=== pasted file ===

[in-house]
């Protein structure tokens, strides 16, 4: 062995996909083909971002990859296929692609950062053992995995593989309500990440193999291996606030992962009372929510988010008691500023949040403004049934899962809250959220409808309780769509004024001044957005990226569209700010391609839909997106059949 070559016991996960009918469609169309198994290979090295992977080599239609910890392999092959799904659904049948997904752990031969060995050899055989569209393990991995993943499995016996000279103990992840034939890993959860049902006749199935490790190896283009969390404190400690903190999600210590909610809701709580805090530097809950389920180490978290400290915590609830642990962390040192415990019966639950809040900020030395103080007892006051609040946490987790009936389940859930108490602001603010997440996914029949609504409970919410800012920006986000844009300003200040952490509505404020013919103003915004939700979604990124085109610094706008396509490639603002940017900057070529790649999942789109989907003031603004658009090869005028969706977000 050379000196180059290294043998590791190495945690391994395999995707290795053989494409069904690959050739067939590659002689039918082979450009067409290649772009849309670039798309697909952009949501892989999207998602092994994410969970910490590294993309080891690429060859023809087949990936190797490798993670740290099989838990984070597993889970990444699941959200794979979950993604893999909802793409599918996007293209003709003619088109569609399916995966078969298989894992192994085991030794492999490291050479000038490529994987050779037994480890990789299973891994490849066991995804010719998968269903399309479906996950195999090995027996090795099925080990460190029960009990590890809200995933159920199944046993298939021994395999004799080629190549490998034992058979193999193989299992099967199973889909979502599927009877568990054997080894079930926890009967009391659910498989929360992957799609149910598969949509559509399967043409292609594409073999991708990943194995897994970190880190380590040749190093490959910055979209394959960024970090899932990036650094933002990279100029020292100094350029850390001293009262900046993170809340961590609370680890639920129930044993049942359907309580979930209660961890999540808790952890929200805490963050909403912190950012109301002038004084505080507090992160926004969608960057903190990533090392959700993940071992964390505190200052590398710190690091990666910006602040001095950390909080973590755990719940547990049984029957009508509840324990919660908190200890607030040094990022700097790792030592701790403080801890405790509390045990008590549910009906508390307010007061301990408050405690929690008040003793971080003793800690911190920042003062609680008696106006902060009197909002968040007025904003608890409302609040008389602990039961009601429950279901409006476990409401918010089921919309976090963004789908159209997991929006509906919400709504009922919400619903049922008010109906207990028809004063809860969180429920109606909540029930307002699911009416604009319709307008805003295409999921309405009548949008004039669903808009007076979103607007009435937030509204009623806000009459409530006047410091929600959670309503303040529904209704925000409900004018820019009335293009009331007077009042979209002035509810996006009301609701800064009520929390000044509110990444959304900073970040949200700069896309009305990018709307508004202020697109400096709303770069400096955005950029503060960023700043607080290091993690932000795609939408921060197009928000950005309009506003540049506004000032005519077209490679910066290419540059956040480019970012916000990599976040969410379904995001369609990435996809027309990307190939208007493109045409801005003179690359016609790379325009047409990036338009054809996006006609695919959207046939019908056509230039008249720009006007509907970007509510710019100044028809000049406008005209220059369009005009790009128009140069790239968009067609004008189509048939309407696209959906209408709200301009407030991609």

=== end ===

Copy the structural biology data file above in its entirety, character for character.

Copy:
[in-house]
């Protein structure tokens, strides 16, 4: 062995996909083909971002990859296929692609950062053992995995593989309500990440193999291996606030992962009372929510988010008691500023949040403004049934899962809250959220409808309780769509004024001044957005990226569209700010391609839909997106059949 070559016991996960009918469609169309198994290979090295992977080599239609910890392999092959799904659904049948997904752990031969060995050899055989569209393990991995993943499995016996000279103990992840034939890993959860049902006749199935490790190896283009969390404190400690903190999600210590909610809701709580805090530097809950389920180490978290400290915590609830642990962390040192415990019966639950809040900020030395103080007892006051609040946490987790009936389940859930108490602001603010997440996914029949609504409970919410800012920006986000844009300003200040952490509505404020013919103003915004939700979604990124085109610094706008396509490639603002940017900057070529790649999942789109989907003031603004658009090869005028969706977000 050379000196180059290294043998590791190495945690391994395999995707290795053989494409069904690959050739067939590659002689039918082979450009067409290649772009849309670039798309697909952009949501892989999207998602092994994410969970910490590294993309080891690429060859023809087949990936190797490798993670740290099989838990984070597993889970990444699941959200794979979950993604893999909802793409599918996007293209003709003619088109569609399916995966078969298989894992192994085991030794492999490291050479000038490529994987050779037994480890990789299973891994490849066991995804010719998968269903399309479906996950195999090995027996090795099925080990460190029960009990590890809200995933159920199944046993298939021994395999004799080629190549490998034992058979193999193989299992099967199973889909979502599927009877568990054997080894079930926890009967009391659910498989929360992957799609149910598969949509559509399967043409292609594409073999991708990943194995897994970190880190380590040749190093490959910055979209394959960024970090899932990036650094933002990279100029020292100094350029850390001293009262900046993170809340961590609370680890639920129930044993049942359907309580979930209660961890999540808790952890929200805490963050909403912190950012109301002038004084505080507090992160926004969608960057903190990533090392959700993940071992964390505190200052590398710190690091990666910006602040001095950390909080973590755990719940547990049984029957009508509840324990919660908190200890607030040094990022700097790792030592701790403080801890405790509390045990008590549910009906508390307010007061301990408050405690929690008040003793971080003793800690911190920042003062609680008696106006902060009197909002968040007025904003608890409302609040008389602990039961009601429950279901409006476990409401918010089921919309976090963004789908159209997991929006509906919400709504009922919400619903049922008010109906207990028809004063809860969180429920109606909540029930307002699911009416604009319709307008805003295409999921309405009548949008004039669903808009007076979103607007009435937030509204009623806000009459409530006047410091929600959670309503303040529904209704925000409900004018820019009335293009009331007077009042979209002035509810996006009301609701800064009520929390000044509110990444959304900073970040949200700069896309009305990018709307508004202020697109400096709303770069400096955005950029503060960023700043607080290091993690932000795609939408921060197009928000950005309009506003540049506004000032005519077209490679910066290419540059956040480019970012916000990599976040969410379904995001369609990435996809027309990307190939208007493109045409801005003179690359016609790379325009047409990036338009054809996006006609695919959207046939019908056509230039008249720009006007509907970007509510710019100044028809000049406008005209220059369009005009790009128009140069790239968009067609004008189509048939309407696209959906209408709200301009407030991609």